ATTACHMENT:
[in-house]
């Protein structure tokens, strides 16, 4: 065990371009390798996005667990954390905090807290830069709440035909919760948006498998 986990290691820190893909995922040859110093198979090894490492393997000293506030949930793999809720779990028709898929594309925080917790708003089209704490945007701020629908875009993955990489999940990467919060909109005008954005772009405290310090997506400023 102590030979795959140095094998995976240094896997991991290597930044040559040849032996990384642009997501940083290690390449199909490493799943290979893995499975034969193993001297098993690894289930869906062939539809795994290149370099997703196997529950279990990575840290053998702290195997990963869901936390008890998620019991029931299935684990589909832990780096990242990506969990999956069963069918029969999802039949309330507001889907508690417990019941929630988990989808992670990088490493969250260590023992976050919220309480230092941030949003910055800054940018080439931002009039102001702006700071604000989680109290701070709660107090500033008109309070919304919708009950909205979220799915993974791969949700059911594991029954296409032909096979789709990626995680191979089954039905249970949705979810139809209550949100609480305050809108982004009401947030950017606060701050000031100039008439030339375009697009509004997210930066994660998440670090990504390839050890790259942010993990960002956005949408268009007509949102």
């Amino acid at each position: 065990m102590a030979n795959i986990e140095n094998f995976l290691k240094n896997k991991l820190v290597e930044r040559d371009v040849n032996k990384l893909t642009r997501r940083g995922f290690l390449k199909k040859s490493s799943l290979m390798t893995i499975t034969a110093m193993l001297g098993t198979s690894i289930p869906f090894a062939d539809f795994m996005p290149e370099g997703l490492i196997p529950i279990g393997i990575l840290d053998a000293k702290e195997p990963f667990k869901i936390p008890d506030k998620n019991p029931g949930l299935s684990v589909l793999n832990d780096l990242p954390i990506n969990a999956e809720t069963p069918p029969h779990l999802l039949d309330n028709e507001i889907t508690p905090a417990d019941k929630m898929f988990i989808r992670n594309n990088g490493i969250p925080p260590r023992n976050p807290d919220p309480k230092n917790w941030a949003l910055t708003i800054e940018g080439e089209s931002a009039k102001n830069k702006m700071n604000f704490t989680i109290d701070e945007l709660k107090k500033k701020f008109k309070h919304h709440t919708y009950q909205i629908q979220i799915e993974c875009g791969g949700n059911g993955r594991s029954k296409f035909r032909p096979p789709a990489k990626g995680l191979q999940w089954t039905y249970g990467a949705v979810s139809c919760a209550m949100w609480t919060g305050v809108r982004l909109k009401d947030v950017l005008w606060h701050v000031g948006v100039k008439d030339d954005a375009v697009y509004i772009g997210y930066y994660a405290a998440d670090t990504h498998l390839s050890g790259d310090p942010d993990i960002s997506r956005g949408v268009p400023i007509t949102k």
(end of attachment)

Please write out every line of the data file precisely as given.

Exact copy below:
[in-house]
């Protein structure tokens, strides 16, 4: 065990371009390798996005667990954390905090807290830069709440035909919760948006498998 986990290691820190893909995922040859110093198979090894490492393997000293506030949930793999809720779990028709898929594309925080917790708003089209704490945007701020629908875009993955990489999940990467919060909109005008954005772009405290310090997506400023 102590030979795959140095094998995976240094896997991991290597930044040559040849032996990384642009997501940083290690390449199909490493799943290979893995499975034969193993001297098993690894289930869906062939539809795994290149370099997703196997529950279990990575840290053998702290195997990963869901936390008890998620019991029931299935684990589909832990780096990242990506969990999956069963069918029969999802039949309330507001889907508690417990019941929630988990989808992670990088490493969250260590023992976050919220309480230092941030949003910055800054940018080439931002009039102001702006700071604000989680109290701070709660107090500033008109309070919304919708009950909205979220799915993974791969949700059911594991029954296409032909096979789709990626995680191979089954039905249970949705979810139809209550949100609480305050809108982004009401947030950017606060701050000031100039008439030339375009697009509004997210930066994660998440670090990504390839050890790259942010993990960002956005949408268009007509949102």
């Amino acid at each position: 065990m102590a030979n795959i986990e140095n094998f995976l290691k240094n896997k991991l820190v290597e930044r040559d371009v040849n032996k990384l893909t642009r997501r940083g995922f290690l390449k199909k040859s490493s799943l290979m390798t893995i499975t034969a110093m193993l001297g098993t198979s690894i289930p869906f090894a062939d539809f795994m996005p290149e370099g997703l490492i196997p529950i279990g393997i990575l840290d053998a000293k702290e195997p990963f667990k869901i936390p008890d506030k998620n019991p029931g949930l299935s684990v589909l793999n832990d780096l990242p954390i990506n969990a999956e809720t069963p069918p029969h779990l999802l039949d309330n028709e507001i889907t508690p905090a417990d019941k929630m898929f988990i989808r992670n594309n990088g490493i969250p925080p260590r023992n976050p807290d919220p309480k230092n917790w941030a949003l910055t708003i800054e940018g080439e089209s931002a009039k102001n830069k702006m700071n604000f704490t989680i109290d701070e945007l709660k107090k500033k701020f008109k309070h919304h709440t919708y009950q909205i629908q979220i799915e993974c875009g791969g949700n059911g993955r594991s029954k296409f035909r032909p096979p789709a990489k990626g995680l191979q999940w089954t039905y249970g990467a949705v979810s139809c919760a209550m949100w609480t919060g305050v809108r982004l909109k009401d947030v950017l005008w606060h701050v000031g948006v100039k008439d030339d954005a375009v697009y509004i772009g997210y930066y994660a405290a998440d670090t990504h498998l390839s050890g790259d310090p942010d993990i960002s997506r956005g949408v268009p400023i007509t949102k």